Judge: Facebook Can Use Terms of Service to Keep Developers In Check

Despite user backlash, and ongoing polls around revised terms, Facebook's terms of user carried the day.

Facebook and Power.com are dueling over Power.com's attempts to access the Facebook network outside Facebook authorized developer channels.  (Previous post here.)  Power.com moved to dismiss Facebook's claims.  Judge Fogel denied Power.com's motion to dismiss in what should be a pretty unsurprising result.  (Access the order here [pdf].) 

Copyright Claims: on the copyright claims the court looked to Ticketmaster [Justia page] and found that each time Power.com accessed Facebook's network, Power.com made a copy of Facebook's website.  The court relied heavily on Facebook's terms of use which prohibit users from accessing Facebook for the purpose of sending unsolicited communications or "downloading, scraping, or distributing . . . any content on [Facebook's] website [excluding user content]."  The terms also prohibit anyone from using bots, scrapers or other automated means to access the site.  According to the court, even assuming Facebook does not own user content, Power.com copies the entire Facebook site when extracting user content and in so doing violates "Facebook's proprietary rights."  The court went beyond this and found that Facebook's allegations stated a claim for "indirect copyright infringement."  In other words:  Facebook users violate Facebook's rights when accessing Facebook through Power.com, and this states a potential claim for "indirect copyright infringement" against Power.com.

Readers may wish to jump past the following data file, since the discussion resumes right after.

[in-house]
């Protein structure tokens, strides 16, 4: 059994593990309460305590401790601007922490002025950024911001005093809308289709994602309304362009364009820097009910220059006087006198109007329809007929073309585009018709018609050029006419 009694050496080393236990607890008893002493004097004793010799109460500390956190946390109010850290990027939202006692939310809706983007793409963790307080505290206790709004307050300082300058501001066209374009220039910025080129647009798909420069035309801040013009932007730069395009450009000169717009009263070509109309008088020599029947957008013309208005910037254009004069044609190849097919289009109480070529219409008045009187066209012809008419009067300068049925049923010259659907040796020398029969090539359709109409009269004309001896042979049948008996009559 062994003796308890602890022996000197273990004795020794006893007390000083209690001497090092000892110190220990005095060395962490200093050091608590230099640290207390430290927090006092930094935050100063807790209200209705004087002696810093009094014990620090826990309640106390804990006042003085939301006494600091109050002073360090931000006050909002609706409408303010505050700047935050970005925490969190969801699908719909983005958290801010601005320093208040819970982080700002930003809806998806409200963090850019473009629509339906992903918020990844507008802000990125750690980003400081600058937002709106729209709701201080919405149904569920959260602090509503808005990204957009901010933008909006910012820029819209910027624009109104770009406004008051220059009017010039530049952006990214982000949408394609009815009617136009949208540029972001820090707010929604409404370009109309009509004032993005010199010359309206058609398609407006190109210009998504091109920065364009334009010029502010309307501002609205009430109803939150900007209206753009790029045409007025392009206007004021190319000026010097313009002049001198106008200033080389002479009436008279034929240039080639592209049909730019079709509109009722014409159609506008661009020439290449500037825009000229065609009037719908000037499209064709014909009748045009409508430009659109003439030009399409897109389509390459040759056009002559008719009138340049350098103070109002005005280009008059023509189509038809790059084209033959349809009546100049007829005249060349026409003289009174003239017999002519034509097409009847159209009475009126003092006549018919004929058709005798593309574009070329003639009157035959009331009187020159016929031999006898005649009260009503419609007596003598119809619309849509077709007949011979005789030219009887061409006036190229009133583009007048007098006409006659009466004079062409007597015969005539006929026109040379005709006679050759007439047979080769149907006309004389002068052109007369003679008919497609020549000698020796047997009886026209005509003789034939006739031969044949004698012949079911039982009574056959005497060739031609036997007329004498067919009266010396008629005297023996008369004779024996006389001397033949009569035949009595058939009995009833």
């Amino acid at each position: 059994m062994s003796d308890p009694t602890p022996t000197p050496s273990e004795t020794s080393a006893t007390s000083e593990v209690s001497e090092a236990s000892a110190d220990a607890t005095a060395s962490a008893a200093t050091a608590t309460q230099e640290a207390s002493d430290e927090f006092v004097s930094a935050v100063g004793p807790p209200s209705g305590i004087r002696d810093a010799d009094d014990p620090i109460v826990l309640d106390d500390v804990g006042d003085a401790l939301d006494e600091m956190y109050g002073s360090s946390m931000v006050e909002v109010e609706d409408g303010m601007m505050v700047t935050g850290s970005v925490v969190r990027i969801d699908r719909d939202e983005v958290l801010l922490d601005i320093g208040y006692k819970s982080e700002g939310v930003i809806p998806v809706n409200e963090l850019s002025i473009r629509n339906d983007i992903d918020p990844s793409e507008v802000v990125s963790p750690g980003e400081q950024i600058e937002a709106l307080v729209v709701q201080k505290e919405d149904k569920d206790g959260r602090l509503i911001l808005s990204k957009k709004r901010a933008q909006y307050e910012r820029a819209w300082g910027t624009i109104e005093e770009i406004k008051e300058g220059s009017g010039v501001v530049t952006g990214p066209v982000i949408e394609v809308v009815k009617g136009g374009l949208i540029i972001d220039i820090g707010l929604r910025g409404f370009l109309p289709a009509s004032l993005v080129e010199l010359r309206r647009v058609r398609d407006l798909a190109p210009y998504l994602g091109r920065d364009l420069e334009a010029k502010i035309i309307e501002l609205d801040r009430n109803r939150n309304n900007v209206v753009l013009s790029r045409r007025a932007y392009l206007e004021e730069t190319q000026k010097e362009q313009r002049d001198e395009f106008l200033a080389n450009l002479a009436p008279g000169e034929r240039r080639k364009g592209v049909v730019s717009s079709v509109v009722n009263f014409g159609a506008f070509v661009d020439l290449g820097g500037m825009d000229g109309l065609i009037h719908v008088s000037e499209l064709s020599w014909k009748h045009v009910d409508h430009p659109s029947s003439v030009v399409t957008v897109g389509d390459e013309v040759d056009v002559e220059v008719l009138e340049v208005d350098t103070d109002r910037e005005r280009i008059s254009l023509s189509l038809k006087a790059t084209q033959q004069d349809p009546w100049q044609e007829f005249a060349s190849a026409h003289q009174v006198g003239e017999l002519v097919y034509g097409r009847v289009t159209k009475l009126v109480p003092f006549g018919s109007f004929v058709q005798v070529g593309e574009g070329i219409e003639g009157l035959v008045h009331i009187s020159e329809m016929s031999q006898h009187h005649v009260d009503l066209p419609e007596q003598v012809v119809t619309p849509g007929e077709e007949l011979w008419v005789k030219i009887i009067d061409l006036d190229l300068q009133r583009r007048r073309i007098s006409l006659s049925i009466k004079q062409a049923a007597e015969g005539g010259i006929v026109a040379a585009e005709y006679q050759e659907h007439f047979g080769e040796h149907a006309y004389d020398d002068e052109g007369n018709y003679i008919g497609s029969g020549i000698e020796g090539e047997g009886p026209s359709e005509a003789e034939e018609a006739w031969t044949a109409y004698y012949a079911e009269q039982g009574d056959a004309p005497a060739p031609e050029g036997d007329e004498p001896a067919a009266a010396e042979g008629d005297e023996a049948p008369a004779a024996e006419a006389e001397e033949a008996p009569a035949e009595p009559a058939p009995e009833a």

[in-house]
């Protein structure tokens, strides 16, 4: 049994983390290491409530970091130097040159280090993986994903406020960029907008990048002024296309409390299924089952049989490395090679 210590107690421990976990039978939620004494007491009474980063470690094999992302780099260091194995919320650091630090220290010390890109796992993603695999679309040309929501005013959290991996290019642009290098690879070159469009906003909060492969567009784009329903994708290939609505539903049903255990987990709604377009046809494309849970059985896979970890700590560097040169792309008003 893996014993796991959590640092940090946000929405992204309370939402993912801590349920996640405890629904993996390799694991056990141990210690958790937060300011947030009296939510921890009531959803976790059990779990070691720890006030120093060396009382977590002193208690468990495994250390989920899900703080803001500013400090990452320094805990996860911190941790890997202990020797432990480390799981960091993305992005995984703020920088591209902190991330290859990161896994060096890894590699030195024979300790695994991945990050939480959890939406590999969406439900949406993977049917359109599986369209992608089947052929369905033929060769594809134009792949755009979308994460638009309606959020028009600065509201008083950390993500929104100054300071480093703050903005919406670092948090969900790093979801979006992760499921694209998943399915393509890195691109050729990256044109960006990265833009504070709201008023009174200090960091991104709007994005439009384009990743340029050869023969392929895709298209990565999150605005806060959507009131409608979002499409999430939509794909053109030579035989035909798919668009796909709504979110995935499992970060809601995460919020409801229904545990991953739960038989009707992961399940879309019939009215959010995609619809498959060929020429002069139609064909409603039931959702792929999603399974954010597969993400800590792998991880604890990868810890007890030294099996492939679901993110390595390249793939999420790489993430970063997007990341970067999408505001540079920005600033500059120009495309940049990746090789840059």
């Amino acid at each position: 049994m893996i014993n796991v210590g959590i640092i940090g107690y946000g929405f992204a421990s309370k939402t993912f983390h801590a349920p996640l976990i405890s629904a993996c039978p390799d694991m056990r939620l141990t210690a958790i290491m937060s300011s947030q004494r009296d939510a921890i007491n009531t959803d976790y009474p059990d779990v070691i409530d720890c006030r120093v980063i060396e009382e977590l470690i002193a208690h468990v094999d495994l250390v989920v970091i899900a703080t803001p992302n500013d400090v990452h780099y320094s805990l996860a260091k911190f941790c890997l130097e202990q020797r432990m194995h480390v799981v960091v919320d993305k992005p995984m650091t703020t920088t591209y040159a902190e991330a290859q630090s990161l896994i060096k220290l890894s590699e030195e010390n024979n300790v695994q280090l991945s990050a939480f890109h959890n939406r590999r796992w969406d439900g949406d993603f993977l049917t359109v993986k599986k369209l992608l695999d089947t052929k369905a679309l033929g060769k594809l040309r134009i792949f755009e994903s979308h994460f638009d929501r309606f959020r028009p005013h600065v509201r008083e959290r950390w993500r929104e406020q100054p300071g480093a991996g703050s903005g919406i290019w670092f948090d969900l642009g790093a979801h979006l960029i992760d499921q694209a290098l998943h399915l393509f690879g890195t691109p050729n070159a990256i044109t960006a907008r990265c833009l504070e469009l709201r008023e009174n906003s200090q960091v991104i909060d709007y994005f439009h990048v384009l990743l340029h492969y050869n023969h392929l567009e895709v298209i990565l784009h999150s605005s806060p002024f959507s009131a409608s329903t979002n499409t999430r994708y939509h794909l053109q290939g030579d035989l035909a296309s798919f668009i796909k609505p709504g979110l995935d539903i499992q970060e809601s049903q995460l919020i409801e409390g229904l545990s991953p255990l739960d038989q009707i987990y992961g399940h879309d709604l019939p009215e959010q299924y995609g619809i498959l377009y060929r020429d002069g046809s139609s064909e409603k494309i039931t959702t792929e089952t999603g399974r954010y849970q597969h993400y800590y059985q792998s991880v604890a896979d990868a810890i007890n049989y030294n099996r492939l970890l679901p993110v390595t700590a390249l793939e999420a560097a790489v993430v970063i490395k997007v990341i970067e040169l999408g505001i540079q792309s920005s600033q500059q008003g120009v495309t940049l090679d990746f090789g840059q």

DMCA/Trademark Claims:  The court didn't delve into the details of Facebook's DMCA and trademark claims, but rejected Power.com's attempts to have those claims dismissed as well.  According to the court, Facebook sufficiently stated that it had technical measures in place to prevent unauthorized access by Power.com and Power.com circumvented these measures.  Based on this the court declined to dismiss the DMCA claim.  Similarly, with respect to the Lanham Act claim, the court concludes that Facebook alleges sufficient facts to state a claim of confusion and affiliation between Facebook and Power.com.

What to Make of This?   The court didn't delve into the details.  Power.com's initial moving papers were pretty sparse on details so maybe this is not surprising.  Facebook clearly alleged enough to state some sort of cause of action (or actions).  I guess the big surprise is how much credence the court gave to Facebook's terms of service.  I am guessing the lawsuit will settle in due course (I can't see what incentive Power.com has to continue to litigate this), but in the meantime, developer beware!  Existing precedent makes it pretty hard to develop tools to access third party networks outside channels established by the third party.
  • No trackbacks exist for this post.
  • No comments exist for this post.
Leave a comment

Submitted comments are subject to moderation before being displayed.

 Name (required)

 Email (will not be published) (required)


Your comment is 0 characters limited to 3000 characters.